As the triple threat of COVID-19, the flu, and RSV continues to spread, hospitals and healthcare facilities are beginning to feel the pressure.
According to CNY Central, Upstate Medical University’s Director of General Pediatrics, Steven Blatt, explains that parents always seem to first assume that their child has the flu.
He went on to explain that people usually use the term “flu” broadly to describe feeling sick, but there are many viruses that act the same as the flu but are not actually influenza.
Overlapping symptoms for the flu and other viruses include fever, cough, congestion, and in some cases trouble breathing. The first thing to do when noticing these symptoms is not to rush to the ER or urgent care, like most parents believe. What they should first do is contact their office to speak with a nurse or doctor and figure out how to provide home care. If you feel you do need to go into an office or ER, it’s best to call first.
Blatt said that parents should really bring their children in if they have difficulty breathing, dehydration, or if they seem lethargic. Those are the children in need of a higher level of care than what can be provided at home.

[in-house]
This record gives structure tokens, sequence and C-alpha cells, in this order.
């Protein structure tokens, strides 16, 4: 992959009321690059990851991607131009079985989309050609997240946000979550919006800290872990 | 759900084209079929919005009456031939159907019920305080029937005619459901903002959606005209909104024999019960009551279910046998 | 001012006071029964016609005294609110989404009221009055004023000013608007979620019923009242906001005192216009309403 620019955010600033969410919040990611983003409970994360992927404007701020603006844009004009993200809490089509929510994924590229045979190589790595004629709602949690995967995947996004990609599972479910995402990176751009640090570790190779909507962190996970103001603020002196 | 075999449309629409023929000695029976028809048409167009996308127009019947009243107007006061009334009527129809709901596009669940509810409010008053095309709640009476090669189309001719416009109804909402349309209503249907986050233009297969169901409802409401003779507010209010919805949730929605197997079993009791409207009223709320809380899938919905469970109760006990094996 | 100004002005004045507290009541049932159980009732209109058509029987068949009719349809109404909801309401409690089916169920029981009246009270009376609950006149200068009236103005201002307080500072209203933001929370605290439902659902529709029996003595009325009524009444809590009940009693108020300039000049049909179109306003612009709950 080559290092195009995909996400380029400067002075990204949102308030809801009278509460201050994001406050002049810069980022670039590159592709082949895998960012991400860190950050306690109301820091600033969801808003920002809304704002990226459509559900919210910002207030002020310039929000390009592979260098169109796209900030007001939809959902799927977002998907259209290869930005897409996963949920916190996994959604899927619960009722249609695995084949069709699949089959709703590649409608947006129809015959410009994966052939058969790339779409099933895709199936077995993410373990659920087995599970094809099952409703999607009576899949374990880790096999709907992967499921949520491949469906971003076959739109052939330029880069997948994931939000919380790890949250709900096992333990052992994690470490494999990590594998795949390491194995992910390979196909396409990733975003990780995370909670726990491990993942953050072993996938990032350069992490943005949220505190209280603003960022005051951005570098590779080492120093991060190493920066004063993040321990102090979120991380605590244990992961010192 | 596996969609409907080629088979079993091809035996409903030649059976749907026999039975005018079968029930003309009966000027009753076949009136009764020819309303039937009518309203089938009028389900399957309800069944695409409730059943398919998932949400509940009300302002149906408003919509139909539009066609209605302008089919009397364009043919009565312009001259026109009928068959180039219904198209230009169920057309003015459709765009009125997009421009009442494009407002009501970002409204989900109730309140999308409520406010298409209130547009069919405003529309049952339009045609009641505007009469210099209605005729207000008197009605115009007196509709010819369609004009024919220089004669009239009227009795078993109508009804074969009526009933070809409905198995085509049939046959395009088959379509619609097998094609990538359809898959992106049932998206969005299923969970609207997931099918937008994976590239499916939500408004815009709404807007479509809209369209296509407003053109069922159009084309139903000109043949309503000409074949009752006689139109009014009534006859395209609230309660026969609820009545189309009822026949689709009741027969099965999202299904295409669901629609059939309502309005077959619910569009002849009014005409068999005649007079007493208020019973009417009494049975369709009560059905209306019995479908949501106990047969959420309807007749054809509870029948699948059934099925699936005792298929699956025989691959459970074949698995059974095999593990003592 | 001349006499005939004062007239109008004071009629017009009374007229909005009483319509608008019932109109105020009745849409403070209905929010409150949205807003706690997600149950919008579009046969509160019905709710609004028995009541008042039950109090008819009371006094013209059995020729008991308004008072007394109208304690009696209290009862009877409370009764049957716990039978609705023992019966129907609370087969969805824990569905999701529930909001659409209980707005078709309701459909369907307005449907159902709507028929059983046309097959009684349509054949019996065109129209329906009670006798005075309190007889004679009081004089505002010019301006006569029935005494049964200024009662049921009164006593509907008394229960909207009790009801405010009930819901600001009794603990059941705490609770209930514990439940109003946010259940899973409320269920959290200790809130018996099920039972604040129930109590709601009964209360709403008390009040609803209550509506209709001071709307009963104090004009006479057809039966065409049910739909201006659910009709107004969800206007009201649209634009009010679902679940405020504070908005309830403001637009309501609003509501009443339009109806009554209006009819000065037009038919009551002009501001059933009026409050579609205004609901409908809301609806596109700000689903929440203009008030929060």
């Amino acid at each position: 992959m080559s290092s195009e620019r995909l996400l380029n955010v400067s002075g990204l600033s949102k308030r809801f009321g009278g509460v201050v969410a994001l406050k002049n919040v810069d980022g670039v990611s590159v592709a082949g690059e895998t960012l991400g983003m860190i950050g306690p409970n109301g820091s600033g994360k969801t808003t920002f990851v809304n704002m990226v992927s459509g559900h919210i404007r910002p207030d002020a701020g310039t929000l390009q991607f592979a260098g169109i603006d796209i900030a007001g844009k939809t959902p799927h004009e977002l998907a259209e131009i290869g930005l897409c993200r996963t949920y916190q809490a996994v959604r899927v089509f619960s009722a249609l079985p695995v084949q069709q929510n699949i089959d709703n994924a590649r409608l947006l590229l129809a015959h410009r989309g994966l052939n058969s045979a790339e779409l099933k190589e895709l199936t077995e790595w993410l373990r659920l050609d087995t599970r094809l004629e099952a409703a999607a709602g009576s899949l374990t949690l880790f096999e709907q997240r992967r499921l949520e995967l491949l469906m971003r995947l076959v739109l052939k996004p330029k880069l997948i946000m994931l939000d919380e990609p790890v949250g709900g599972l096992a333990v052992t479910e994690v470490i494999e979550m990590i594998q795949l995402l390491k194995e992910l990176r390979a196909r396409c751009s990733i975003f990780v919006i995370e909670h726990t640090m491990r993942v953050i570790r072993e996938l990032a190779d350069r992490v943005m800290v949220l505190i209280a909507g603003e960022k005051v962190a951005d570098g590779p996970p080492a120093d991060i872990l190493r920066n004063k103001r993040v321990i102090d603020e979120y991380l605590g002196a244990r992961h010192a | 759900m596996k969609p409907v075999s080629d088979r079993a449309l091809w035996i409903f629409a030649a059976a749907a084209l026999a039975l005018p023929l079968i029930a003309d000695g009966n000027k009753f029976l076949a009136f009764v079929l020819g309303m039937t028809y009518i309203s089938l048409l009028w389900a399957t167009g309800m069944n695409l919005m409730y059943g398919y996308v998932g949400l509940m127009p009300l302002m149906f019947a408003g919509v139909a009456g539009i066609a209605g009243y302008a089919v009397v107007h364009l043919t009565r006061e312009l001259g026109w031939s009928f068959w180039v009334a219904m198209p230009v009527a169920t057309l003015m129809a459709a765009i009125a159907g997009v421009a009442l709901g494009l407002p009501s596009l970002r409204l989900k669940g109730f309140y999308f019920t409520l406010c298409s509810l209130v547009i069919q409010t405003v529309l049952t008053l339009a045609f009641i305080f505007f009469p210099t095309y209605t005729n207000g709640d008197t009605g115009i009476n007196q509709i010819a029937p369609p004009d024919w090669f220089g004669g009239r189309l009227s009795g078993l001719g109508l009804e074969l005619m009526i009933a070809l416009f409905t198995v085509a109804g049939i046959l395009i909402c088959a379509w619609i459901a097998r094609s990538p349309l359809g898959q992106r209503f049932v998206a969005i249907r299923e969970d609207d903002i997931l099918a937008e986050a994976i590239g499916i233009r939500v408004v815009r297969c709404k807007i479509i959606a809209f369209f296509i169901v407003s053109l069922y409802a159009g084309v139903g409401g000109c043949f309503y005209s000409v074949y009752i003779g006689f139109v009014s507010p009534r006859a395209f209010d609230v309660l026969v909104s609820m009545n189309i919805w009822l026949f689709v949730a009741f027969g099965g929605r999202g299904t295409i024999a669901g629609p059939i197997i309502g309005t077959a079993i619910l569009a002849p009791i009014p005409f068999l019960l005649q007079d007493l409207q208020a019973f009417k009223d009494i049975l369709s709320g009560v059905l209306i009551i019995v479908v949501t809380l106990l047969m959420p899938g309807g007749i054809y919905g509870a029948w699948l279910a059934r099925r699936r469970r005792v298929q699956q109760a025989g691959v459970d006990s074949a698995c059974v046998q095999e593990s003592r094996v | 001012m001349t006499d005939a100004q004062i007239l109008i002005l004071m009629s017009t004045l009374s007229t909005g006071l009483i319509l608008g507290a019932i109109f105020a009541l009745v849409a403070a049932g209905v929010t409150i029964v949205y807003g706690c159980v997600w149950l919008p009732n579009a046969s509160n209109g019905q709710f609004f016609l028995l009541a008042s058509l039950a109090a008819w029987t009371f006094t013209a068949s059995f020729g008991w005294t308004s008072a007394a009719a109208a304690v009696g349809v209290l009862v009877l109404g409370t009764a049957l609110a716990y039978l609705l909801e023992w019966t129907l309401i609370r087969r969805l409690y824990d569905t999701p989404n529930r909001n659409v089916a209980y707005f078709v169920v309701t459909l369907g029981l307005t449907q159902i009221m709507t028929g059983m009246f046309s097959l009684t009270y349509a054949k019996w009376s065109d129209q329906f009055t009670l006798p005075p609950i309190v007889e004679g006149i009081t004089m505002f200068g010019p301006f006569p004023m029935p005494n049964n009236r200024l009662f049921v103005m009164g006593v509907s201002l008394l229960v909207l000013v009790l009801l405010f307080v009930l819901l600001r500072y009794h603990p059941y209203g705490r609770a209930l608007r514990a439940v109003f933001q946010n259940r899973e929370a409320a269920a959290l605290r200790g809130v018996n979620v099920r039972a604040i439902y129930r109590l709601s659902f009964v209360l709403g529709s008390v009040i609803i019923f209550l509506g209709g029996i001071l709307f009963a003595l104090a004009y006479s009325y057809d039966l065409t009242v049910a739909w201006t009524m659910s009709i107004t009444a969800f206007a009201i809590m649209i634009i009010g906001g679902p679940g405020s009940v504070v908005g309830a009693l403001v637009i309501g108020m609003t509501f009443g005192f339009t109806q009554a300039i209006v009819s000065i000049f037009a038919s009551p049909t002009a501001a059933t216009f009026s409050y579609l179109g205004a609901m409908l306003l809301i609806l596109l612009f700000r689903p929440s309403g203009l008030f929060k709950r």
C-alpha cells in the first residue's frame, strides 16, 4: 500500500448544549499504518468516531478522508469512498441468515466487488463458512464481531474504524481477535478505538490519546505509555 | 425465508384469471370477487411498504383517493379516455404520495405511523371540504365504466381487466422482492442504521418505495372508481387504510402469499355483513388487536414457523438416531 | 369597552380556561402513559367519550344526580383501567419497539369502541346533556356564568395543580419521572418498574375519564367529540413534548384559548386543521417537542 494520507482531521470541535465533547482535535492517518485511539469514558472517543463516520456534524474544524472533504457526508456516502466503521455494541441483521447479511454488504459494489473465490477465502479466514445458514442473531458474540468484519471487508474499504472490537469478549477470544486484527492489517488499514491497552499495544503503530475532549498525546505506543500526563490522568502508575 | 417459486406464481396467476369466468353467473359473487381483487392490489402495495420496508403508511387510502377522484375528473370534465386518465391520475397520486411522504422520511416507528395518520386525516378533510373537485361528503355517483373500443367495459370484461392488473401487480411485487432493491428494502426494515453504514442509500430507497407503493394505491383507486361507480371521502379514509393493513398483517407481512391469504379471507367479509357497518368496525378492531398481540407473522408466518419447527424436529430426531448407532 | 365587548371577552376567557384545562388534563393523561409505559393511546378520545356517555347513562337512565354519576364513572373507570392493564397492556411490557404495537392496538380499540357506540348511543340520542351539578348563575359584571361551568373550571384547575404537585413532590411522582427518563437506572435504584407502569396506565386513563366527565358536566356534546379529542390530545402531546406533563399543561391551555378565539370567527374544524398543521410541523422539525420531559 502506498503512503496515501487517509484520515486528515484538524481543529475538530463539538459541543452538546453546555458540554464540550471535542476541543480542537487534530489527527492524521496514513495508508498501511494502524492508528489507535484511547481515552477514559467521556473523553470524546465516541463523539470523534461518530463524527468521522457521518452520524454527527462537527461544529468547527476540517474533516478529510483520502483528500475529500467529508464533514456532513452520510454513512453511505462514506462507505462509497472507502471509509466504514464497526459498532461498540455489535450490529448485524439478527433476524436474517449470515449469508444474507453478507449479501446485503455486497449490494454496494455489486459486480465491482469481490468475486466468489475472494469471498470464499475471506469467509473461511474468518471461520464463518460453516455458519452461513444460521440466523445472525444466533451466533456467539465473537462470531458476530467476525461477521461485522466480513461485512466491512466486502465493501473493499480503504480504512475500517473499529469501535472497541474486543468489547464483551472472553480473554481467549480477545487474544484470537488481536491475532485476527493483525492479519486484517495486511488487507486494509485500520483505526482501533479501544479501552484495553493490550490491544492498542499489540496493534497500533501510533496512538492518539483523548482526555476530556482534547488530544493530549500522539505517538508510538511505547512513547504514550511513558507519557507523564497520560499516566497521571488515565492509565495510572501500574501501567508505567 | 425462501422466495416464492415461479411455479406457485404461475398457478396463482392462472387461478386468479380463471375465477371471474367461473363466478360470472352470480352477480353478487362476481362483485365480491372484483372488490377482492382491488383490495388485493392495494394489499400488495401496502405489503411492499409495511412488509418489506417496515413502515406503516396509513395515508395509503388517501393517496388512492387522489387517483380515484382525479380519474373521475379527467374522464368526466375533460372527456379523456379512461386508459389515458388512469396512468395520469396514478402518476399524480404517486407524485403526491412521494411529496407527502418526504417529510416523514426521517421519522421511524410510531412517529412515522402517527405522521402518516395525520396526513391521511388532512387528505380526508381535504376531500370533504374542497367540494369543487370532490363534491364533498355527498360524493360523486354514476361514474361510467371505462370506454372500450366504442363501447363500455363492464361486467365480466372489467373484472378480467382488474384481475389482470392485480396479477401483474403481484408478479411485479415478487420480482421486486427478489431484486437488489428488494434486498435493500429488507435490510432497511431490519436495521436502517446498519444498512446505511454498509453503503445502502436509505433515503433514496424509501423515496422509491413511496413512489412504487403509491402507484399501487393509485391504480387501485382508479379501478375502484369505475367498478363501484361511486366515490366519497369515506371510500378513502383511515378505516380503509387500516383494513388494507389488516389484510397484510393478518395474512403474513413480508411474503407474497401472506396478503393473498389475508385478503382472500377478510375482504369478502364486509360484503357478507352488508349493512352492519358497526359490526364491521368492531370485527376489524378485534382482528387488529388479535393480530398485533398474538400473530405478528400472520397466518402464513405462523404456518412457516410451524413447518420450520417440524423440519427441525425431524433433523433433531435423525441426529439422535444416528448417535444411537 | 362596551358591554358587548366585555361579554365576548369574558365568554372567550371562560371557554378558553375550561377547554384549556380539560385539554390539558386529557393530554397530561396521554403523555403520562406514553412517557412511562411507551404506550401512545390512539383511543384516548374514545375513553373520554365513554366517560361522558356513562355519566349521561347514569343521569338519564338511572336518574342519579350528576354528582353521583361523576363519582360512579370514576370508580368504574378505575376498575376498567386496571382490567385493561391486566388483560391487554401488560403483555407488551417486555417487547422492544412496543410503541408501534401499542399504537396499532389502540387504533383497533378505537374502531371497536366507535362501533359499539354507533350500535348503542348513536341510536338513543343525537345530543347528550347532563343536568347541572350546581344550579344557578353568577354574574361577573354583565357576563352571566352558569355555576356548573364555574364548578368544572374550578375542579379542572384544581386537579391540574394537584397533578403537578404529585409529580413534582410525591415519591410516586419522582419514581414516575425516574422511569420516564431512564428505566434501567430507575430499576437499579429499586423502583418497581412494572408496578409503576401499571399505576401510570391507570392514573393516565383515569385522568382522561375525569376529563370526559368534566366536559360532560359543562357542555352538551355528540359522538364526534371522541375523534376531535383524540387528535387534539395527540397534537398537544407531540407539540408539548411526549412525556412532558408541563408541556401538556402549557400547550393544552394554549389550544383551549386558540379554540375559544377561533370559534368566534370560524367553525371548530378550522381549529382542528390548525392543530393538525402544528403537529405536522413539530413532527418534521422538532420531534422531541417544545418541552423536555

Flu tests aren’t something that can be purchased for home use, but COVID-19 tests still are. Parents should always test for COVID-19 to rule it out first. Next, you would contact your primary care physician.
Caring for a child with a virus at home is similar to what would be done at the doctors office. If your child is fever free and feels better for one day and the illness is not COVID-19, they can return to school or daycare.
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